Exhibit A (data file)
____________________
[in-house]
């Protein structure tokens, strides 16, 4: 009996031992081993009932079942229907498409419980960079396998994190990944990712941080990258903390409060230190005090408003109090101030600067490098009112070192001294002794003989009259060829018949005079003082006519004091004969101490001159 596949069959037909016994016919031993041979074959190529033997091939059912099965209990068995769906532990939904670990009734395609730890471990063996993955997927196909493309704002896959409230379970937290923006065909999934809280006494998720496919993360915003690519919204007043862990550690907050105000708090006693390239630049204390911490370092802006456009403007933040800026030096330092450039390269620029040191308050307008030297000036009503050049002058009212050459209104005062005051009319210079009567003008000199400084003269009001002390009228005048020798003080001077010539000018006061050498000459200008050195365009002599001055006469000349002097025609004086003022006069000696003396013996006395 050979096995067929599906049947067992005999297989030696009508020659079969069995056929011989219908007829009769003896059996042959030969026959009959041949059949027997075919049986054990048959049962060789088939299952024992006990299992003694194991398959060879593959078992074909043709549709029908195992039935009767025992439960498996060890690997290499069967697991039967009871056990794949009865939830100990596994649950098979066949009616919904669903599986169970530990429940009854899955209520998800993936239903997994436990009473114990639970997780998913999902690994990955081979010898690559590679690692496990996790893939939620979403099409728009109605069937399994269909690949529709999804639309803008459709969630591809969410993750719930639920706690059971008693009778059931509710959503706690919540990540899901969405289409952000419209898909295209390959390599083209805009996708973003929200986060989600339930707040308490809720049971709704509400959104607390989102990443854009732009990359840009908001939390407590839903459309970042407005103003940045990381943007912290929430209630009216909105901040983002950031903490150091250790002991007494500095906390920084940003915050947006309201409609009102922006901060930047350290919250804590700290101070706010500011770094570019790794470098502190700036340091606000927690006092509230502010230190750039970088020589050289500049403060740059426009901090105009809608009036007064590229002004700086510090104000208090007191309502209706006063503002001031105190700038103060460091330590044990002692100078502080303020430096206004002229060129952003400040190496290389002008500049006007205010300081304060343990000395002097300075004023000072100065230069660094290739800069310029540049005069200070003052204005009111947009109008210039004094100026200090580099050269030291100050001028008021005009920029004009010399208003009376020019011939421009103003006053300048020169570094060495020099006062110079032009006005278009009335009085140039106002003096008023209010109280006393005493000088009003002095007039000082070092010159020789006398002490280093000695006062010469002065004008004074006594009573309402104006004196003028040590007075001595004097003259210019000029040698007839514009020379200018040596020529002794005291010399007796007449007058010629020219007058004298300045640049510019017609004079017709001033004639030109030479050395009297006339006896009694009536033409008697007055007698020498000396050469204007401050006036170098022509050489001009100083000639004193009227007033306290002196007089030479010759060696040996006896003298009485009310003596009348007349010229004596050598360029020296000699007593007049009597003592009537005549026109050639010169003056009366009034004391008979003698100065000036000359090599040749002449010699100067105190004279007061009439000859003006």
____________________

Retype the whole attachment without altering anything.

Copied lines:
[in-house]
């Protein structure tokens, strides 16, 4: 009996031992081993009932079942229907498409419980960079396998994190990944990712941080990258903390409060230190005090408003109090101030600067490098009112070192001294002794003989009259060829018949005079003082006519004091004969101490001159 596949069959037909016994016919031993041979074959190529033997091939059912099965209990068995769906532990939904670990009734395609730890471990063996993955997927196909493309704002896959409230379970937290923006065909999934809280006494998720496919993360915003690519919204007043862990550690907050105000708090006693390239630049204390911490370092802006456009403007933040800026030096330092450039390269620029040191308050307008030297000036009503050049002058009212050459209104005062005051009319210079009567003008000199400084003269009001002390009228005048020798003080001077010539000018006061050498000459200008050195365009002599001055006469000349002097025609004086003022006069000696003396013996006395 050979096995067929599906049947067992005999297989030696009508020659079969069995056929011989219908007829009769003896059996042959030969026959009959041949059949027997075919049986054990048959049962060789088939299952024992006990299992003694194991398959060879593959078992074909043709549709029908195992039935009767025992439960498996060890690997290499069967697991039967009871056990794949009865939830100990596994649950098979066949009616919904669903599986169970530990429940009854899955209520998800993936239903997994436990009473114990639970997780998913999902690994990955081979010898690559590679690692496990996790893939939620979403099409728009109605069937399994269909690949529709999804639309803008459709969630591809969410993750719930639920706690059971008693009778059931509710959503706690919540990540899901969405289409952000419209898909295209390959390599083209805009996708973003929200986060989600339930707040308490809720049971709704509400959104607390989102990443854009732009990359840009908001939390407590839903459309970042407005103003940045990381943007912290929430209630009216909105901040983002950031903490150091250790002991007494500095906390920084940003915050947006309201409609009102922006901060930047350290919250804590700290101070706010500011770094570019790794470098502190700036340091606000927690006092509230502010230190750039970088020589050289500049403060740059426009901090105009809608009036007064590229002004700086510090104000208090007191309502209706006063503002001031105190700038103060460091330590044990002692100078502080303020430096206004002229060129952003400040190496290389002008500049006007205010300081304060343990000395002097300075004023000072100065230069660094290739800069310029540049005069200070003052204005009111947009109008210039004094100026200090580099050269030291100050001028008021005009920029004009010399208003009376020019011939421009103003006053300048020169570094060495020099006062110079032009006005278009009335009085140039106002003096008023209010109280006393005493000088009003002095007039000082070092010159020789006398002490280093000695006062010469002065004008004074006594009573309402104006004196003028040590007075001595004097003259210019000029040698007839514009020379200018040596020529002794005291010399007796007449007058010629020219007058004298300045640049510019017609004079017709001033004639030109030479050395009297006339006896009694009536033409008697007055007698020498000396050469204007401050006036170098022509050489001009100083000639004193009227007033306290002196007089030479010759060696040996006896003298009485009310003596009348007349010229004596050598360029020296000699007593007049009597003592009537005549026109050639010169003056009366009034004391008979003698100065000036000359090599040749002449010699100067105190004279007061009439000859003006």